Masonic Studies

There are plenty of people in this world who consider they have satisfied all the requirements of cleanliness when they have washed their hands and faces, or so much of their bodies as is ordinarily exposed to view.

Not a few there are who think they are far from indifferent French scholars when they can guess the meaning of a few sentences, or, because they have once or twice visited Paris, and contrived to expound their wants to the garp on in Anglo-French.

The Freemason’s Chronicle – 27 November 1875

There are even those who set themselves down as sound English scholars, nor hesitate to interpret the meaning of some obscure passage in Shakespeare or Milton, on the strength of having mastered Lindley Murray and a spelling-book or two. Similarly, there is a consider-able number of what may be called Holiday masons, who fancy, when having passed with more or less—generally more than less—prompting the earlier stages of their career, they at length obtain the dignity of a full-blown M.M., that it only remains for them to rise to the position of a W.M., and the cycle of their Masonic knowledge is complete.

How many M.M.’s are there who can explain a Tracing-Board? How many who can work even the first section? much less go through, unfalteringly, the first lecture?

There are regular Lodges of Instruction, yet comparatively how few there are who think of attending them, and how few of those who attend who are not almost wholly dependent on the preceptor or their next door neighbour for the answers they give to the simplest question.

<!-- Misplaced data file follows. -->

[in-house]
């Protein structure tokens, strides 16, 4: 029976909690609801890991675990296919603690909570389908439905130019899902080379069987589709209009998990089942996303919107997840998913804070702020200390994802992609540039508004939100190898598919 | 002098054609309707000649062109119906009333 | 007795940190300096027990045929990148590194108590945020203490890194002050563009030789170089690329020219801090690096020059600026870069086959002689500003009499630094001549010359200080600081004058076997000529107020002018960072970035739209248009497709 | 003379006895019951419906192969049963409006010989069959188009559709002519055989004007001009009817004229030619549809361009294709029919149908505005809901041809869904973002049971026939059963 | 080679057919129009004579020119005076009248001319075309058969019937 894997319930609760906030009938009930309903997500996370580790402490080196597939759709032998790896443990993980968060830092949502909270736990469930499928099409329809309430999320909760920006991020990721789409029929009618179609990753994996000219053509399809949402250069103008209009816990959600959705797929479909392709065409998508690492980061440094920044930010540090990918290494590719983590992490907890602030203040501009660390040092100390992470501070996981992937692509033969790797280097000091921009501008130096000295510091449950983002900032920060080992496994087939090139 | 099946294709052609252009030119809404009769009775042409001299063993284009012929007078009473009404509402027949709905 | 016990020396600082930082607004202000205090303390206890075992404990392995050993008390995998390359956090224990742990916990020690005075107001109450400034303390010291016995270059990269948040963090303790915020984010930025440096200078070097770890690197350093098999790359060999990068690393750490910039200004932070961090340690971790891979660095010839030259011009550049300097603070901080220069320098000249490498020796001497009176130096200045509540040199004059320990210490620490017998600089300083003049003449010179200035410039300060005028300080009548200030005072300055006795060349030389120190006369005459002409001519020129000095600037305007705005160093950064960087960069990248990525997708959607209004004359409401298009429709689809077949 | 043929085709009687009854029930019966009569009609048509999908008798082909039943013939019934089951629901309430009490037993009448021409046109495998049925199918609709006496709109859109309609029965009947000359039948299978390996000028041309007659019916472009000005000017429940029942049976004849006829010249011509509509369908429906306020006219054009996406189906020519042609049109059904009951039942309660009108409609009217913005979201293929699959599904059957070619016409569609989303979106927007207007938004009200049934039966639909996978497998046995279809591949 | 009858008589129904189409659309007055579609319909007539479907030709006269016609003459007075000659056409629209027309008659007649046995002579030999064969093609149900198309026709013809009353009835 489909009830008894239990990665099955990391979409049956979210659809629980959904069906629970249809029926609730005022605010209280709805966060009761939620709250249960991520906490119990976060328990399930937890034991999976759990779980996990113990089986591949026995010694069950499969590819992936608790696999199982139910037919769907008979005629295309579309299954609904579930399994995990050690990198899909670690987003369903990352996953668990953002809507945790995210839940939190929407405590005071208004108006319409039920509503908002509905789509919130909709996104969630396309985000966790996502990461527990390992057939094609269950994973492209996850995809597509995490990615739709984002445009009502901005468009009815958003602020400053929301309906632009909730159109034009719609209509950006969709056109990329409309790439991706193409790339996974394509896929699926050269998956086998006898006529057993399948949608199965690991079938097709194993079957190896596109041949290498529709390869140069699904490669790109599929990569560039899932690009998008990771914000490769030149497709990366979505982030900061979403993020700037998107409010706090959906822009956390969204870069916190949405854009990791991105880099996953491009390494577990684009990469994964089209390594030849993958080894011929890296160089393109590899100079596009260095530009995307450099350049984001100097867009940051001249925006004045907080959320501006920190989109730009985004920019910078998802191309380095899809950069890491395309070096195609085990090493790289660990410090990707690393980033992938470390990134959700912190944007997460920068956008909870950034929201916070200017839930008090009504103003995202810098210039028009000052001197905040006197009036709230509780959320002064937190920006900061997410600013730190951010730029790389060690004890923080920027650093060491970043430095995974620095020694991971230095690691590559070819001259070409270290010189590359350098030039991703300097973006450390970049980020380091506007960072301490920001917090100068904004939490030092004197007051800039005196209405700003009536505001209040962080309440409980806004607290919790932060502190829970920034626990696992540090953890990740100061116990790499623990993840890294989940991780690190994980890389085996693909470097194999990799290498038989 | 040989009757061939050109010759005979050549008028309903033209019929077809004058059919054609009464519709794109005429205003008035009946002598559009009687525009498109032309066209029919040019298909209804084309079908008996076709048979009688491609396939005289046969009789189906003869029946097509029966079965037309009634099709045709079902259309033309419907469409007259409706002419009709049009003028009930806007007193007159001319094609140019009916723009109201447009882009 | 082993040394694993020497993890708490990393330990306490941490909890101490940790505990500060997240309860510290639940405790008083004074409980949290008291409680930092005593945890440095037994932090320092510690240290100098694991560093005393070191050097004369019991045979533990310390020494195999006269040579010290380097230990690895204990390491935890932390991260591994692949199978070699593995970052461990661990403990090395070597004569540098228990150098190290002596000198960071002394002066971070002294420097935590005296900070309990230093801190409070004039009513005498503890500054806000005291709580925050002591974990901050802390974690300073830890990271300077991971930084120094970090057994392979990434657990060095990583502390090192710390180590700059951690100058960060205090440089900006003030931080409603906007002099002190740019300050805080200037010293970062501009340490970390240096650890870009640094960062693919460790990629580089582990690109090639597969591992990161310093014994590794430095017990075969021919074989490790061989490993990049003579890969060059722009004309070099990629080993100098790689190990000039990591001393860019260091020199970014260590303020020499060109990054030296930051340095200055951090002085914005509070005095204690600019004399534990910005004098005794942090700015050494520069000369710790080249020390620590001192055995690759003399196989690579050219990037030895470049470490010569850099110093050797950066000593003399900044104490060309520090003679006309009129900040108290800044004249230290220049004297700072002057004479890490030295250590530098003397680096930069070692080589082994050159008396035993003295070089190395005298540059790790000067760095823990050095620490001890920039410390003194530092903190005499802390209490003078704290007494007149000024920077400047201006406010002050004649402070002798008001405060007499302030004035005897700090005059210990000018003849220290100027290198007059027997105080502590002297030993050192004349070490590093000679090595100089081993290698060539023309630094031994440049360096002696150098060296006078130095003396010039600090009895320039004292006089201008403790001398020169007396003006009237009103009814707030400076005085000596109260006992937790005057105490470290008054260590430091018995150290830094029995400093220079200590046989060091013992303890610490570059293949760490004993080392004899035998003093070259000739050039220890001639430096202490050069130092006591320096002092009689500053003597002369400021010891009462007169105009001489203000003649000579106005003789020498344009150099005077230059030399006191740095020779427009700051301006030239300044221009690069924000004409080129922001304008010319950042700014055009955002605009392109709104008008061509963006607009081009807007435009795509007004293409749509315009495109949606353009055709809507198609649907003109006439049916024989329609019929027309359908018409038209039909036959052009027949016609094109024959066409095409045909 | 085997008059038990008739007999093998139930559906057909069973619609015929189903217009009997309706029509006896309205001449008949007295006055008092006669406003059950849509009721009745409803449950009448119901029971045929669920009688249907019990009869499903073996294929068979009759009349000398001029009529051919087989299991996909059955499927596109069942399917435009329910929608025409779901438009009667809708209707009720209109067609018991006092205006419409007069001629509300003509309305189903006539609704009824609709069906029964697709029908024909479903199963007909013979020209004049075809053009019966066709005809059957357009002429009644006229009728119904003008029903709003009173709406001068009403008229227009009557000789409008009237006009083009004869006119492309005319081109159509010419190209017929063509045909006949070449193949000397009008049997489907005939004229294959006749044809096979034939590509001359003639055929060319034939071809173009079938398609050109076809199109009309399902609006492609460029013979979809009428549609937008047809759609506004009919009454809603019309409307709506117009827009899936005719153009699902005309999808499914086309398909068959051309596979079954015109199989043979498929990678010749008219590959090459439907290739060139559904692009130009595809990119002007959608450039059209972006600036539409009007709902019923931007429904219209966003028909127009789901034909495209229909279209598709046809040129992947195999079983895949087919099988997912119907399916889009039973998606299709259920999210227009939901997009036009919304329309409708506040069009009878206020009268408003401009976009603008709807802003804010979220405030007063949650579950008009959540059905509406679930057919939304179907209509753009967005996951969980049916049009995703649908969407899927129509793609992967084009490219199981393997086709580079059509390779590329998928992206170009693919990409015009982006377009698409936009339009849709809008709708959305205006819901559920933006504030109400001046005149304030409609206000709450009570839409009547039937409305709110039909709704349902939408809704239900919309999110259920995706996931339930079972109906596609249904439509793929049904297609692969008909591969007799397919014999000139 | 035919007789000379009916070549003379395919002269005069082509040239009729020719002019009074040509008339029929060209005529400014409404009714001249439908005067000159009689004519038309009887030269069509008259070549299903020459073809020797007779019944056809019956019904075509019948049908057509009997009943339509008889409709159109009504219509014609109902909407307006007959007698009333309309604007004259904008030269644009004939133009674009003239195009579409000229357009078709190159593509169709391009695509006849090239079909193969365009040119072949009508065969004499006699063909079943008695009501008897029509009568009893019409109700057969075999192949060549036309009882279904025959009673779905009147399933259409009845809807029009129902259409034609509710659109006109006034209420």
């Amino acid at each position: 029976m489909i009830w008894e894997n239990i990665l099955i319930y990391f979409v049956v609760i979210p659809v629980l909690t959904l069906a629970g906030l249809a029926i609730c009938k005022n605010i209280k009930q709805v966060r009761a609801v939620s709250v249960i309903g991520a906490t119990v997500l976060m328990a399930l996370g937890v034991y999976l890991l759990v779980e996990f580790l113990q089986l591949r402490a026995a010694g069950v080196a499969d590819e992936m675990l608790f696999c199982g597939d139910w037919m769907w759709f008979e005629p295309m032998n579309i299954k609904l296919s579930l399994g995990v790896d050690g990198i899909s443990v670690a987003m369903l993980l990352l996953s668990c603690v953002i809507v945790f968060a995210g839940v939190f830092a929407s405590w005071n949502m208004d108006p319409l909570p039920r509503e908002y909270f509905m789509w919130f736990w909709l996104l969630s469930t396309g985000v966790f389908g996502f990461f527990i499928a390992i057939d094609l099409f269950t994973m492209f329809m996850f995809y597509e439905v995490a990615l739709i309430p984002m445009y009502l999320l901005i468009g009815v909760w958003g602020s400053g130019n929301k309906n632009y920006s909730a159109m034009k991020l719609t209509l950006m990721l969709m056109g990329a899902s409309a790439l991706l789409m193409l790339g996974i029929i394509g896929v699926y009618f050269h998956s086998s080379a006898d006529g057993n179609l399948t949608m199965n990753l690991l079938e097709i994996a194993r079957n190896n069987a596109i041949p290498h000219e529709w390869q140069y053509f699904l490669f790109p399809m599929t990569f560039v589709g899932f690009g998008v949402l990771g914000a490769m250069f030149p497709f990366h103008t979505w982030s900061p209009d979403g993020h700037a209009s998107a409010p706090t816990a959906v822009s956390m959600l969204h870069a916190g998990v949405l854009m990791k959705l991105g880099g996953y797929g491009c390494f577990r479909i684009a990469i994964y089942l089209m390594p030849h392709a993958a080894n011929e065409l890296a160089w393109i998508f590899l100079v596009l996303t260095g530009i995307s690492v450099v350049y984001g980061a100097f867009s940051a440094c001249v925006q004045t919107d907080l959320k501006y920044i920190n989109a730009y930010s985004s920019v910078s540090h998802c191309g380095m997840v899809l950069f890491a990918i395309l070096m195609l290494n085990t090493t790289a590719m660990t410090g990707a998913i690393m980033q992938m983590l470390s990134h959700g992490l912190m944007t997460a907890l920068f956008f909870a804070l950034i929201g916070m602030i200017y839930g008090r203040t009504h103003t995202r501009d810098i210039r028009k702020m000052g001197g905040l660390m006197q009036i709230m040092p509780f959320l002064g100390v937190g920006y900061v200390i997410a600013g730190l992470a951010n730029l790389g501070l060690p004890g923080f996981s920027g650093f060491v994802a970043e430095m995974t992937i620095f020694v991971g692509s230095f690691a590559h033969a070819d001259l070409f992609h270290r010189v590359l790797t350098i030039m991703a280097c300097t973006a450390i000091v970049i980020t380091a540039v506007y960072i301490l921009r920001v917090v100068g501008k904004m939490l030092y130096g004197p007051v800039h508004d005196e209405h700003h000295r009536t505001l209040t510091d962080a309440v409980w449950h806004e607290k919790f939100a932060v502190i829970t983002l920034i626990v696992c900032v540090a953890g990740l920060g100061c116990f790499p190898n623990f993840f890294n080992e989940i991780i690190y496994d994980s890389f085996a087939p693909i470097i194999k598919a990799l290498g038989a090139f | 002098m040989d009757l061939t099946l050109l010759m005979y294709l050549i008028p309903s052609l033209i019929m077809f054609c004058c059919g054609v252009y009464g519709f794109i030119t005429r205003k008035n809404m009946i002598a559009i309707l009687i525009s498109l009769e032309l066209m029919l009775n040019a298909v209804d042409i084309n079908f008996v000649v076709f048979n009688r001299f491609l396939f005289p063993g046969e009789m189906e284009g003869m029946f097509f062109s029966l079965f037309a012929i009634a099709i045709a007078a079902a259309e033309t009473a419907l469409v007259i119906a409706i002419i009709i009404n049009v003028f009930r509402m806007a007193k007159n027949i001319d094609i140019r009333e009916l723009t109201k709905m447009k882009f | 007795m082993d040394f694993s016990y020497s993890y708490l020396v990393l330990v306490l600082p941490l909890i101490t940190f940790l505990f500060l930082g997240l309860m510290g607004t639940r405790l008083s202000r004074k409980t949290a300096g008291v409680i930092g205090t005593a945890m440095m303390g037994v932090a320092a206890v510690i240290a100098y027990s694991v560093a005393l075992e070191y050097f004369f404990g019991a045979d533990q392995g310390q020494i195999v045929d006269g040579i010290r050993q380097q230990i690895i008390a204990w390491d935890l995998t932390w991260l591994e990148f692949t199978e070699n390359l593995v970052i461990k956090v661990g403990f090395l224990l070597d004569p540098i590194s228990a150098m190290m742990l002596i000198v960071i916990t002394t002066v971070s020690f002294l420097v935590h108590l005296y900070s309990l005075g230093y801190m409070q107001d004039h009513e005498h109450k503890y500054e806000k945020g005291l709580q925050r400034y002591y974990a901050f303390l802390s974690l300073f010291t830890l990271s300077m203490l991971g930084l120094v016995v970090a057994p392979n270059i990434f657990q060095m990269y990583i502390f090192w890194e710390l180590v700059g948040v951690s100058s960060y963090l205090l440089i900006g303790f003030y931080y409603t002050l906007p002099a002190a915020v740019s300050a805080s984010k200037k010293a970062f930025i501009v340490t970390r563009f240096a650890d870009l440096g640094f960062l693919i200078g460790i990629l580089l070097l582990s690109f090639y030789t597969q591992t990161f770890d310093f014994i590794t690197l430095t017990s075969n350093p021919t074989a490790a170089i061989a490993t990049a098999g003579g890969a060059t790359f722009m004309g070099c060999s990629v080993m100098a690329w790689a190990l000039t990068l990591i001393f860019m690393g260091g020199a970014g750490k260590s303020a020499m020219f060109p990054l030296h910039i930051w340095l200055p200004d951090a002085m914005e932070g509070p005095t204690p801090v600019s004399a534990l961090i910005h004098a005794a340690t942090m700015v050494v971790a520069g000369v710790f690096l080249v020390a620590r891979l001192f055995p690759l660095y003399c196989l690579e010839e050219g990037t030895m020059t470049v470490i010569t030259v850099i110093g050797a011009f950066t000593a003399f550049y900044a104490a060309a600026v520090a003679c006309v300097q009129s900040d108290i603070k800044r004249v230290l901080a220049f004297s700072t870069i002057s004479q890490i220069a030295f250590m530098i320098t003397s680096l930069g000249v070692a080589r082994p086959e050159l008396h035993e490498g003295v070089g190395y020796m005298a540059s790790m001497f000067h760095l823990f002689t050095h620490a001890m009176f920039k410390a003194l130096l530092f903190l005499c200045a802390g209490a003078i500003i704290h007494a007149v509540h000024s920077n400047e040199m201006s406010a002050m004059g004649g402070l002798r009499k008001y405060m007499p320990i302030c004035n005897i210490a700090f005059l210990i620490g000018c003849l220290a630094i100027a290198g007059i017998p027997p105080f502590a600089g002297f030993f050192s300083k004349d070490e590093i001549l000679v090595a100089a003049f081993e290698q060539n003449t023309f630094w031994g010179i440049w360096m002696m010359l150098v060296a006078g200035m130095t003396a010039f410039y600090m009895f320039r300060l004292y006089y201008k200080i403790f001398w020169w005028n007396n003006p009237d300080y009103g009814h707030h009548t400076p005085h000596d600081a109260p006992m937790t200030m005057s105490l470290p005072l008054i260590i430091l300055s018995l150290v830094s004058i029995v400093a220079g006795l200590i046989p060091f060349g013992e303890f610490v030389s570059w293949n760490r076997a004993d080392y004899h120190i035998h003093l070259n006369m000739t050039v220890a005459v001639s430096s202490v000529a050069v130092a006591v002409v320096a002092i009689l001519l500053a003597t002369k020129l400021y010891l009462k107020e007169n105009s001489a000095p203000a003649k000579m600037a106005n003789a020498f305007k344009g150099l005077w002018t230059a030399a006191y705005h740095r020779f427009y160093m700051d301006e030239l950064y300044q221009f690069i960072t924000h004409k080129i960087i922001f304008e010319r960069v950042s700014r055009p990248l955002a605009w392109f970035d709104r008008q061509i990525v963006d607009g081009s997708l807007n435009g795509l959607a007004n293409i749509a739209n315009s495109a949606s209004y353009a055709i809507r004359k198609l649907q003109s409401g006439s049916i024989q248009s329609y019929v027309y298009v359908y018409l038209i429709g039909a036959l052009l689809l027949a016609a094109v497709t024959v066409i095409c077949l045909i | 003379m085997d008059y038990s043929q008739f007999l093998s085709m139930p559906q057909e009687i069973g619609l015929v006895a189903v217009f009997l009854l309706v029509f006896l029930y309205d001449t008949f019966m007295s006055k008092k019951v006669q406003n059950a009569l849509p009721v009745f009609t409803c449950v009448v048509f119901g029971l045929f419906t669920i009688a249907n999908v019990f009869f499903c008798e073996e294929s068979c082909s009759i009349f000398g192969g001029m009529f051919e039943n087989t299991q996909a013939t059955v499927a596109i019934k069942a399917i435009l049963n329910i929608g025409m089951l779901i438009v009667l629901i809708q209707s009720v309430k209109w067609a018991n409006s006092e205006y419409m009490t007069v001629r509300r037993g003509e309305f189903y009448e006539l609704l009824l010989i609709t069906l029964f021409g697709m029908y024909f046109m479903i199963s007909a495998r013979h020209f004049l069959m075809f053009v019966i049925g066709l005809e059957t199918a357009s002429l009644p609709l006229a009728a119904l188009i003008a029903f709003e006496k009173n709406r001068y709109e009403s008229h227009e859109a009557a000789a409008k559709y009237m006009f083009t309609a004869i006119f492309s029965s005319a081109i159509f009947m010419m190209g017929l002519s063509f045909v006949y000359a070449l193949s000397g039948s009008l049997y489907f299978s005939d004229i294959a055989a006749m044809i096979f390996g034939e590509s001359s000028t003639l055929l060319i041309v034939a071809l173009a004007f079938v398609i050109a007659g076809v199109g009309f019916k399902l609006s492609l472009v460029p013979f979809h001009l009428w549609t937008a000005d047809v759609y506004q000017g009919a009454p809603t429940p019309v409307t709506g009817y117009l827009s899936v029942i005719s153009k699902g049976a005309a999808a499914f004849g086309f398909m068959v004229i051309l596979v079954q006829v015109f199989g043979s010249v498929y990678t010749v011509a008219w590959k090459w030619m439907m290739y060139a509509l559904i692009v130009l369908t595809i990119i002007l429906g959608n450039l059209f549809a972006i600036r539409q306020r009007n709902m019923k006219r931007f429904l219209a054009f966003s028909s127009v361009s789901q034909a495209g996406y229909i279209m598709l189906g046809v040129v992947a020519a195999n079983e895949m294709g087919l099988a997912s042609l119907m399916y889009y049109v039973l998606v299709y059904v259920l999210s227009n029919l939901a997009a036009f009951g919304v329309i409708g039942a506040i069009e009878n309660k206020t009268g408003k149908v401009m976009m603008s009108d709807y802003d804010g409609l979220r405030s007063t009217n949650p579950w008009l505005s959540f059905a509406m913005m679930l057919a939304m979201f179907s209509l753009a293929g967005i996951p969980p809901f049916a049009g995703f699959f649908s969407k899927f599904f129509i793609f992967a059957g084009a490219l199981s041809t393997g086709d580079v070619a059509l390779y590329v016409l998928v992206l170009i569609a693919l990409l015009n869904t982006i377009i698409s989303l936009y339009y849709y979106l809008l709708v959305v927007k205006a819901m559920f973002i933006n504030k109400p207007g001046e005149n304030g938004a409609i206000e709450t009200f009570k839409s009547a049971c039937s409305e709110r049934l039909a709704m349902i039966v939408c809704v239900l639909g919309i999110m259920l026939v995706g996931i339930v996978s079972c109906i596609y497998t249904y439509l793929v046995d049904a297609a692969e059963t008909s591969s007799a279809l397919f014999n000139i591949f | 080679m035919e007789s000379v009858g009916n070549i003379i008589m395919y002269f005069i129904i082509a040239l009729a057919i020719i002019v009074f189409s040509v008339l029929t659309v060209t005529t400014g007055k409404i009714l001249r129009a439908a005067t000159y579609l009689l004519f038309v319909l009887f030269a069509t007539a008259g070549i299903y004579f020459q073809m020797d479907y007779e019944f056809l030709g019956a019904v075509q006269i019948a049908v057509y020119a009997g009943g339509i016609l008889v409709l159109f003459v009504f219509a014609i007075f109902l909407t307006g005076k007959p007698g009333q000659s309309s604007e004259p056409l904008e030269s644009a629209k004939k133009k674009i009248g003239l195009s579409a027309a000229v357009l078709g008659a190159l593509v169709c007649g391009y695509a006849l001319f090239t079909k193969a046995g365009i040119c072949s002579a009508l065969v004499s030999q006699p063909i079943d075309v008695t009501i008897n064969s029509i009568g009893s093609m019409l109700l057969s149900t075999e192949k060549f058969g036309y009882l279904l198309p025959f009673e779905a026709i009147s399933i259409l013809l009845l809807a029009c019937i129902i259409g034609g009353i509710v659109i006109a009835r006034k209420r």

Are there many W.M.’s who can open and close a Lodge in the three degrees without the friendly aid of a more than usually learned P.M?

We are sure it is in the experience of most of our readers that the working of our ritual is too often the reverse of perfect, and this is due principally to the fact that so many brethren are content to believe that Masonry is simply a few signs and tokens, or rather that familiar acquaintance with certain signs and words is a perfect knowledge of Masonry.

Considering we have only the good of Masonry in view, we feel sure that our readers will forgive us for drawing attention to the too prevailing carelessness in the pursuit of Masonic knowledge.

What we say, we say in sorrow rather than in anger. From one point of view, the idea that brethren who have reached the sublime degree and eat so many Lodges per annum, as the Law students are said to eat their terms, are even fairly versed in the mysteries of the Craft, is very laughable; but, from a Masonic point of view, it is very much to be deplored.

Yet, a remedy is at hand, if only brethren will avail themselves of it. We have said there are regular Lodges of Instruction, where the whole of our beautiful ritual maybe learnt, where there are skilful professors, able, and only too willing to explain the beauties of that ritual.

Many Lodges, particularly in the country, fix one day in the week, and then resolve themselves pro temp into Lodges of Instruction, just as the House of Commons is said to resolve itself into Committee of Supply: or, to put the matter in a simple form, Lodge Excelsior, No. 20,415, held in the good old town of Rurapingford, has a Lodge of Instruction every Wednesday evening, at 7.30 P.M.,

– when the members are invited to be present, and will learn, in a conversational kind of way, just a few scraps of knowledge, enough, perhaps, to enable them to recognise a brother, by day or by night, to salute the W.M. in due form, or, at all events, take part audibly and faultlessly in the ceremony of closing. But, if members do not attend—and there is no law to compel them—of what avail are these Lodges?